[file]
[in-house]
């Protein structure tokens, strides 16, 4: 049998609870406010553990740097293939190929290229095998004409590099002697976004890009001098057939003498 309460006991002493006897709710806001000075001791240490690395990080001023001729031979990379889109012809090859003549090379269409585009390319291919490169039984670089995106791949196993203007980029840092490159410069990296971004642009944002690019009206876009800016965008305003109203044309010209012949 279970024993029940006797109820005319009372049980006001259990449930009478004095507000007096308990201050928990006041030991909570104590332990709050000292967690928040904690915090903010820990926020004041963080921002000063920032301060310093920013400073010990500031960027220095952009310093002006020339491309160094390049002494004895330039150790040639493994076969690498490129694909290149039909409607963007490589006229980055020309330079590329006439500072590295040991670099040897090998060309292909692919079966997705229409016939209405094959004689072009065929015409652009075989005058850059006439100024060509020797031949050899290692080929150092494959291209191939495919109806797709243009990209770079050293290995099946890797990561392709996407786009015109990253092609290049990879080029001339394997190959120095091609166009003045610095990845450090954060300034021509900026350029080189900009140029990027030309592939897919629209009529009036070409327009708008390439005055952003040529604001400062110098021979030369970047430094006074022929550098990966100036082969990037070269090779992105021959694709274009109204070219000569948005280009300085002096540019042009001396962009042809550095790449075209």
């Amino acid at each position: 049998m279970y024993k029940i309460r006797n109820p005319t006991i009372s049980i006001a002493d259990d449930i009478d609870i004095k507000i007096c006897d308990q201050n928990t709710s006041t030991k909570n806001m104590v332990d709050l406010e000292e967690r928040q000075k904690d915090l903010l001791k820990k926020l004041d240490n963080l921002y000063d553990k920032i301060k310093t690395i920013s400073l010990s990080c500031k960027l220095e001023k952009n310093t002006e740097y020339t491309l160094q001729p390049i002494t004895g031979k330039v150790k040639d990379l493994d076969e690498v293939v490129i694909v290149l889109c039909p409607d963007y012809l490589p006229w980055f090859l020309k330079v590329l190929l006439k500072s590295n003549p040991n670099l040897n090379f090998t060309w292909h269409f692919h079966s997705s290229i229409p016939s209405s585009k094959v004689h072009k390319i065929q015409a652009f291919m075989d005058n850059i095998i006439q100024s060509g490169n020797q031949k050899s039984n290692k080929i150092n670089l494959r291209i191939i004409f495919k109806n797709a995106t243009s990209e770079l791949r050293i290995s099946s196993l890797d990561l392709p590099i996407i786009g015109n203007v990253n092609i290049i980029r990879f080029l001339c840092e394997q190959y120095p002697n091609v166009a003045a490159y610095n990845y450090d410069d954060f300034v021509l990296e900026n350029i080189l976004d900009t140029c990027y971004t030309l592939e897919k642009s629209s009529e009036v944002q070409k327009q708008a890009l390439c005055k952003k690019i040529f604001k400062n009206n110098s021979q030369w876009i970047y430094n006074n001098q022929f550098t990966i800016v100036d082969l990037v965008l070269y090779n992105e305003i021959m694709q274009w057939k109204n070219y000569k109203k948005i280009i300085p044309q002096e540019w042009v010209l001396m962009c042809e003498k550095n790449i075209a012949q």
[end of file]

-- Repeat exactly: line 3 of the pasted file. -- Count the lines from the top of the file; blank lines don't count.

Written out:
């Amino acid at each position: 049998m279970y024993k029940i309460r006797n109820p005319t006991i009372s049980i006001a002493d259990d449930i009478d609870i004095k507000i007096c006897d308990q201050n928990t709710s006041t030991k909570n806001m104590v332990d709050l406010e000292e967690r928040q000075k904690d915090l903010l001791k820990k926020l004041d240490n963080l921002y000063d553990k920032i301060k310093t690395i920013s400073l010990s990080c500031k960027l220095e001023k952009n310093t002006e740097y020339t491309l160094q001729p390049i002494t004895g031979k330039v150790k040639d990379l493994d076969e690498v293939v490129i694909v290149l889109c039909p409607d963007y012809l490589p006229w980055f090859l020309k330079v590329l190929l006439k500072s590295n003549p040991n670099l040897n090379f090998t060309w292909h269409f692919h079966s997705s290229i229409p016939s209405s585009k094959v004689h072009k390319i065929q015409a652009f291919m075989d005058n850059i095998i006439q100024s060509g490169n020797q031949k050899s039984n290692k080929i150092n670089l494959r291209i191939i004409f495919k109806n797709a995106t243009s990209e770079l791949r050293i290995s099946s196993l890797d990561l392709p590099i996407i786009g015109n203007v990253n092609i290049i980029r990879f080029l001339c840092e394997q190959y120095p002697n091609v166009a003045a490159y610095n990845y450090d410069d954060f300034v021509l990296e900026n350029i080189l976004d900009t140029c990027y971004t030309l592939e897919k642009s629209s009529e009036v944002q070409k327009q708008a890009l390439c005055k952003k690019i040529f604001k400062n009206n110098s021979q030369w876009i970047y430094n006074n001098q022929f550098t990966i800016v100036d082969l990037v965008l070269y090779n992105e305003i021959m694709q274009w057939k109204n070219y000569k109203k948005i280009i300085p044309q002096e540019w042009v010209l001396m962009c042809e003498k550095n790449i075209a012949q």